Oil-fired furnaces and boilers are a popular choice in areas of the country with limited access to natural gas, such as the Northeast. Oil-fired furnaces and boilers present an opportunity to use renewable fuels to heat your home. A number of companies are now offering heating oil blended with biodiesel, allowing their customers to reduce their dependence on foreign oil while drawing on a domestic energy source. The biodiesel blends also produce less pollution than pure heating oil.
A number of retrofits are possible for oil-fired furnaces and boilers, but before pursuing any retrofits you should consider the potential added benefits you could receive by simply replacing the furnace. The following retrofits are possible:
The most common retrofit is the addition of a vent (or flue) damper. A vent damper prevents chimney losses by closing off a boiler's vent when the boiler isn't firing. Steam boilers benefit from vent dampers more than hot-water boilers, and bigger boilers benefit more than smaller ones. Vent dampers, however, may not be cost effective with properly sized, newer furnace models. For older oil burners, converting to a flame retention burner (below) is probably a better investment.
During your annual service checkup, have your technician perform a draft test. If too much heat is going up the chimney, you may need to install a barometric flue damper. The cost is less than $100 and could save you about 5% of your fuel cost.
Many boilers and furnaces in today's homes are oversized, particularly if you've upgraded the energy efficiency of your home. It is simple to reduce the heating capacity of your oil boiler or furnace to make it operate more efficiently by having a technician install a smaller nozzle. The cost is minimal and it could cut fuel bills by as much as 10%.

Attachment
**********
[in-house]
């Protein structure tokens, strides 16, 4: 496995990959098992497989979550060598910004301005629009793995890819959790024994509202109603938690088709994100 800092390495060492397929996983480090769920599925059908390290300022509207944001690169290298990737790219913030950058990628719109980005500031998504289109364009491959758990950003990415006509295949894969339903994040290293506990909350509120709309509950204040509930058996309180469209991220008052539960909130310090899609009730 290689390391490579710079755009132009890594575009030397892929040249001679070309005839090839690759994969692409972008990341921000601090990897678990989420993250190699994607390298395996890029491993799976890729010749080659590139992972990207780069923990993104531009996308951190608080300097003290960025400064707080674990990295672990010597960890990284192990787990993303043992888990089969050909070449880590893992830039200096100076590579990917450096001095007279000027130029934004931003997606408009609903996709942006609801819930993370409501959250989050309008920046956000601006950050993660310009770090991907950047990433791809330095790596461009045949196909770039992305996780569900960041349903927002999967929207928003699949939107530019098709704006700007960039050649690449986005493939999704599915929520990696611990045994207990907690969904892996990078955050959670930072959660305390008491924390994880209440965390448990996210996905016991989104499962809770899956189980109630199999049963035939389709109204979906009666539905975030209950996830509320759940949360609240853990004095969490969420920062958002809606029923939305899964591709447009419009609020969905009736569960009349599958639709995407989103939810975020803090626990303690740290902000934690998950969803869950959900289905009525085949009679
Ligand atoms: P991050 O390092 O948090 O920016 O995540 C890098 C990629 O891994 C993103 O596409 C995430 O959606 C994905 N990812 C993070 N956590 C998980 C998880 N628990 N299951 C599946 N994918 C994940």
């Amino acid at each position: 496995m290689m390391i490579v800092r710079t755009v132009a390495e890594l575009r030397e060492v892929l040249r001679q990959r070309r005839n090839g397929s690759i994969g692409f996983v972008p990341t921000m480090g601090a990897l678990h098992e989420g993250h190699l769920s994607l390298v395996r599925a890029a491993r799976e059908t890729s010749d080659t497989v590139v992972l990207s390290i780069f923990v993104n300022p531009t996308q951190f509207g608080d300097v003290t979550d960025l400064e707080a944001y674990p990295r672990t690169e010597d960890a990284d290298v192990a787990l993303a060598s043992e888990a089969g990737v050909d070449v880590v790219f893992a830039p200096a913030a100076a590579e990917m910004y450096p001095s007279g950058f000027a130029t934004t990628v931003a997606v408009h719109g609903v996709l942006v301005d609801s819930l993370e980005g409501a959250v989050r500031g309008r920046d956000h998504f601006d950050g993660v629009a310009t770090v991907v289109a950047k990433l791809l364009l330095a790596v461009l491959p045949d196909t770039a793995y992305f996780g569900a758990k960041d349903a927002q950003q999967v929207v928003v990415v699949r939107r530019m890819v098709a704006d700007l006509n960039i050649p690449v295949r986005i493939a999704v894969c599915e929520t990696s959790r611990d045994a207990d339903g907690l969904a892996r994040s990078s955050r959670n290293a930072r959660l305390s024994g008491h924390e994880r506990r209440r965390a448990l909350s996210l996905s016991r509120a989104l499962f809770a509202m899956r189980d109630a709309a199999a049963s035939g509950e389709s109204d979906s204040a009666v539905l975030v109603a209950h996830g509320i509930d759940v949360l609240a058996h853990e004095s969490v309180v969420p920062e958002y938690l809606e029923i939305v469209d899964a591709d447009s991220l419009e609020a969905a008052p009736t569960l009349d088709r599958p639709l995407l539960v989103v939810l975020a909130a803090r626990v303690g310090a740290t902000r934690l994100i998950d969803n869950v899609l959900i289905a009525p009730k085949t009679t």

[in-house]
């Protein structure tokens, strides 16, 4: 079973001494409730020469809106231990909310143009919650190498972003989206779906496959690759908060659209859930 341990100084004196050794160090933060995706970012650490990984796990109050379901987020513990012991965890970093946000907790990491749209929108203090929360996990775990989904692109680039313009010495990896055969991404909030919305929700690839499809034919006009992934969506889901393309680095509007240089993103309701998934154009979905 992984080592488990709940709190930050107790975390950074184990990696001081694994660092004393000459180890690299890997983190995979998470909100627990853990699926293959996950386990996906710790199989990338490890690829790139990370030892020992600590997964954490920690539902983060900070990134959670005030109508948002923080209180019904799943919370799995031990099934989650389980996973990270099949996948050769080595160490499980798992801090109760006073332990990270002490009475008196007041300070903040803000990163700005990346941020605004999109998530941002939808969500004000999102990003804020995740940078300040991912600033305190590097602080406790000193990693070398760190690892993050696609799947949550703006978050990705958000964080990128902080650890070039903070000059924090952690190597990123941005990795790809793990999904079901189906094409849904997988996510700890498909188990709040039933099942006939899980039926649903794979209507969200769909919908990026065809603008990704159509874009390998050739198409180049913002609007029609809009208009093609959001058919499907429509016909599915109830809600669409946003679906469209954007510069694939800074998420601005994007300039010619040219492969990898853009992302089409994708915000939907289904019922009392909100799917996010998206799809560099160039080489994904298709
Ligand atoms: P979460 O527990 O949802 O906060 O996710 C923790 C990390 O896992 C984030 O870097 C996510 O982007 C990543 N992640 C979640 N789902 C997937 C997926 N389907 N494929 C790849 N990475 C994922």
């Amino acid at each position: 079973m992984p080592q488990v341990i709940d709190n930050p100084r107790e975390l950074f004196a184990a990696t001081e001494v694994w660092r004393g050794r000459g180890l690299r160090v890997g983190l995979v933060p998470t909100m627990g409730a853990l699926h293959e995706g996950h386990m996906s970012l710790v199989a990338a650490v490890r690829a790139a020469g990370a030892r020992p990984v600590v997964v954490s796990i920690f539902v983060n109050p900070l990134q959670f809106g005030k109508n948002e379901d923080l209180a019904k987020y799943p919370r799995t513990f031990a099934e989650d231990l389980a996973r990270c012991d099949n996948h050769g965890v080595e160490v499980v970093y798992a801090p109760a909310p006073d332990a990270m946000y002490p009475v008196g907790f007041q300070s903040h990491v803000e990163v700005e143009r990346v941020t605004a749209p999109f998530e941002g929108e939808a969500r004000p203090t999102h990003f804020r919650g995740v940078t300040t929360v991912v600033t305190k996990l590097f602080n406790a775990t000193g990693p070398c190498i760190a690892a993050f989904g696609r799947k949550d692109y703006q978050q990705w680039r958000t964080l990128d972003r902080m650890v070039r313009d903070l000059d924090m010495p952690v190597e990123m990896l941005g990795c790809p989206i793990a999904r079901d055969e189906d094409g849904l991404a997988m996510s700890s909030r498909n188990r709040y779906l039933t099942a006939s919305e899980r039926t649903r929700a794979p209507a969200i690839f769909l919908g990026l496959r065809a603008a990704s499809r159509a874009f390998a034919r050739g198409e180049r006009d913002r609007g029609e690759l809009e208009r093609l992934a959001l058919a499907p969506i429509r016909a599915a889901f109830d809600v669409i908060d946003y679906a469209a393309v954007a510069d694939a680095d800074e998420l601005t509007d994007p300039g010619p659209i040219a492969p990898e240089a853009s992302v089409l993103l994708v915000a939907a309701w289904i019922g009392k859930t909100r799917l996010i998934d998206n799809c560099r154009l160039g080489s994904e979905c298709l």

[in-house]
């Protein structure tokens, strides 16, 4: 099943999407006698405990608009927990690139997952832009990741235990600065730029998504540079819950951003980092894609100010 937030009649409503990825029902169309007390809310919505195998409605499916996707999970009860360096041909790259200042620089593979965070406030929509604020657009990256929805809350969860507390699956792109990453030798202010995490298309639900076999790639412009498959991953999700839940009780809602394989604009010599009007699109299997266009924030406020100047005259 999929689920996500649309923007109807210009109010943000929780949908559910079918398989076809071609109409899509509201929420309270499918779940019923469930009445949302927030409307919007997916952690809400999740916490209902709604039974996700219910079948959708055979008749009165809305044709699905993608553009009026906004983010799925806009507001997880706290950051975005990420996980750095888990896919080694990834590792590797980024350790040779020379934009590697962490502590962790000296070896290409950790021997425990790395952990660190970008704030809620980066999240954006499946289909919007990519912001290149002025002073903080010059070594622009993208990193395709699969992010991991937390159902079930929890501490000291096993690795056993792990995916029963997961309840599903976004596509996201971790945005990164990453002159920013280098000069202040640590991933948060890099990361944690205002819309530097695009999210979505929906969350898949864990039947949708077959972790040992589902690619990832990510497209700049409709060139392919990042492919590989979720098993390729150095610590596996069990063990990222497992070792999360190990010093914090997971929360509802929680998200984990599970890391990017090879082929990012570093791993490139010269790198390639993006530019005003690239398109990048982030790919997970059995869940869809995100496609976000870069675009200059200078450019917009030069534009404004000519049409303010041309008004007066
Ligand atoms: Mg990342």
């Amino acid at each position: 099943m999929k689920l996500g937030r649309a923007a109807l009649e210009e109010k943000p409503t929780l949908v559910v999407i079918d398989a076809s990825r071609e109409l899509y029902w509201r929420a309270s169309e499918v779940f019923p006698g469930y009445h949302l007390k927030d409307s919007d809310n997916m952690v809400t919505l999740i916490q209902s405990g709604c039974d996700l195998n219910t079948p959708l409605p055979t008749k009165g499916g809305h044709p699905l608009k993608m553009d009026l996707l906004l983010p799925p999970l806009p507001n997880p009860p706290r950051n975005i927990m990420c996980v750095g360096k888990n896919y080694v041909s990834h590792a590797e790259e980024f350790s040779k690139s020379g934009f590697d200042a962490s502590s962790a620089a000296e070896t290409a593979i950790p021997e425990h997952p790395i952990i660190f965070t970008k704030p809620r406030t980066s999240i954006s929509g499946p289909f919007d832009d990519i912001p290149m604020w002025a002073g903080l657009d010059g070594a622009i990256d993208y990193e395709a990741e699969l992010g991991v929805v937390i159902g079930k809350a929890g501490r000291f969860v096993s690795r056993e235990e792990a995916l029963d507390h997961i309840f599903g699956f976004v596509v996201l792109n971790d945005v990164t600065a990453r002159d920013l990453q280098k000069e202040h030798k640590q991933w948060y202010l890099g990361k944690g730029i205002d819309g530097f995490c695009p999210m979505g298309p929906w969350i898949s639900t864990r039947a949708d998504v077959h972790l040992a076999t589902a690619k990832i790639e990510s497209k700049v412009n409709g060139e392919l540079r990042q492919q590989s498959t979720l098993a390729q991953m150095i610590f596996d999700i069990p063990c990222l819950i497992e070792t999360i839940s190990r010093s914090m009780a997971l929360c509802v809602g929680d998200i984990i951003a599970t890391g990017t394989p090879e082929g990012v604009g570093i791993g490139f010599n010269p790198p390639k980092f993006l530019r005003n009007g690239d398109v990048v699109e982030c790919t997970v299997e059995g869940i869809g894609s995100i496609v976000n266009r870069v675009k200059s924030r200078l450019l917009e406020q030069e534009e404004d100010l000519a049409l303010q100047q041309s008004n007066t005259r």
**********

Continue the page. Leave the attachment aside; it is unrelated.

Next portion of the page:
If you have an old, inefficient burner, though, you may want to replace the whole burner. A flame retention burner will block airflow up the chimney when the unit isn't running, saving up to 20% on fuel costs at a cost of about $500. Note that steam boilers should only be derated if the steam system is also modified to remove excess radiators, which is a tricky procedure. See the heading "A Special Case: Sizing Steam Heating Systems" in the Sizing Systems section.
An aquastat controls the temperature of the hot water in a boiler, typically keeping it around 180°F. But when heating needs a lighter in the spring and fall, that's actually higher than needed, and wastes energy. A modulating aquastat, also called an outdoor reset, senses outdoor temperatures and adjusts the hot water temperature accordingly. The units can save up to 10% of fuel costs, and cost several hundred dollars.
A cheaper alternative is to manually adjust the aquastat yourself, turning it down to around 120°F during the milder heating season. Consult your owner's manual or a service technician to locate the aquastat.